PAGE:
The beginning of the 20th century. Gertrud and Ingmar are in love with each other. While Ingmar is away during the winter, a religious wave spreads in the area. Also Gertrud becomes a ...
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The beginning of the 20th century. Gertrud and Ingmar are in love with each other. While Ingmar is away during the winter, a religious wave spreads in the area. Also Gertrud becomes a follower of the new Christian belief. The new priest is very mesmerizing and he wants his followers to emigrate with him to Palestine. Ingmar's sister decides to follow him and sells the home which has been the family's for centuries. The only way for Ingmar to save it is to marry the daughter of the man who buys it, Barbro. With Ingmar married to another, Gertrud cannot stay and follows the others to Palestine. However, Ingmar does not love Barbro. He is still in love with Gertrud and eventually follows her.Written by
Based on a novel which in turn was based on the true story of when 37 villagers in Nås, Dalarna, Sweden, sold all their belongings and emigrated to Jerusalem in 1896. There, they joined the American Colony led by Anna Spafford (the movie's "Mother"), widow of Horatio who penned the hymn "It Is Well With My Soul". Eventually, the colony crumbled, especially after Mrs. Spafford's death, and was ultimately dissolved amid inner conflicts. By then, many of the Swedish emigrants, not very used to the Middle Eastern climate and forbidden by Mrs. Spafford to accept any medical help, had succumbed. The last members of the original group passed away in Jerusalem in the 1960s, whereas descendants of others emigrated to the U.S. when the Israel-Palestinian conflicted started escalating in the late 1940s. See more »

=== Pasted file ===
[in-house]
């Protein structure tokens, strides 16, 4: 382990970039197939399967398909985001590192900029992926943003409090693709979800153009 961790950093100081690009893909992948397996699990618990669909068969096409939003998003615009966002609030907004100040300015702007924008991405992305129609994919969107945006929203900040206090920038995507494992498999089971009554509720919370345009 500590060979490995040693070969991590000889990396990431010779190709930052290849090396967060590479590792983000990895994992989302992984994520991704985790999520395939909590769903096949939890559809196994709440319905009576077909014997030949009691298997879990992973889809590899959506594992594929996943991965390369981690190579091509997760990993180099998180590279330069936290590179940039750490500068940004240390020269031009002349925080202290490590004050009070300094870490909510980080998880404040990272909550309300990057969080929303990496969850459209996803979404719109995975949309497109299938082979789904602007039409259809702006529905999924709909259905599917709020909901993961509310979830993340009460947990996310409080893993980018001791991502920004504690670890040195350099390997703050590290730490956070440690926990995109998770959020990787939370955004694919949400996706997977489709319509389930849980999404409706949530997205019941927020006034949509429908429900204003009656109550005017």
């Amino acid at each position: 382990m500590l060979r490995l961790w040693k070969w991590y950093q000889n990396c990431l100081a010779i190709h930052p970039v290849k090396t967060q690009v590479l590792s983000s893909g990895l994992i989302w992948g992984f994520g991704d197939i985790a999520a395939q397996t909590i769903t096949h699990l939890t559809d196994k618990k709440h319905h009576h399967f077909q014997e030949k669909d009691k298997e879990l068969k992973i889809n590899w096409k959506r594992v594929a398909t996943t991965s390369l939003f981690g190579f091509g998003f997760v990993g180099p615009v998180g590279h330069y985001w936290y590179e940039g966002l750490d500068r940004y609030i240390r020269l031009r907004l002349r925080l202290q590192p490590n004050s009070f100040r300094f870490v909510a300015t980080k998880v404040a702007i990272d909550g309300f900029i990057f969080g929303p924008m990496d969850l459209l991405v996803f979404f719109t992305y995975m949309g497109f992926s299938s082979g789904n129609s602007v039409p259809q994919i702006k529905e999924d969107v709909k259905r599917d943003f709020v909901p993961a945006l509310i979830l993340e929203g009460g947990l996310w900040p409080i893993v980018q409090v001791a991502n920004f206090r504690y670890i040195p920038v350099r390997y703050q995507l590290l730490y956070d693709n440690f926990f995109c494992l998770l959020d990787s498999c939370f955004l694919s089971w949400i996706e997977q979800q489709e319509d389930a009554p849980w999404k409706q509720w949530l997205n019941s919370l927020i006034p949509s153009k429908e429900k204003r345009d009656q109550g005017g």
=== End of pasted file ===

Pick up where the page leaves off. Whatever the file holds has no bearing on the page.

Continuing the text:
Very interesting study of the effects of religion, especially cult-like Christianity, in a small Swedish town at the turn of the 20th century.
Has a great feel for time and place, and some very moving moments.
It almost becomes a great film, but – at least on 1st viewing – there was too much missing from understanding some of he characters' choices (perhaps because this was edited down from a mini-series), and a few too many melodramatic twists (again, with more time that might have felt less bothersome as they might have felt less on top of each other.)
Certainly a film I could imagine re-visiting, and would love to see the full, longer version.
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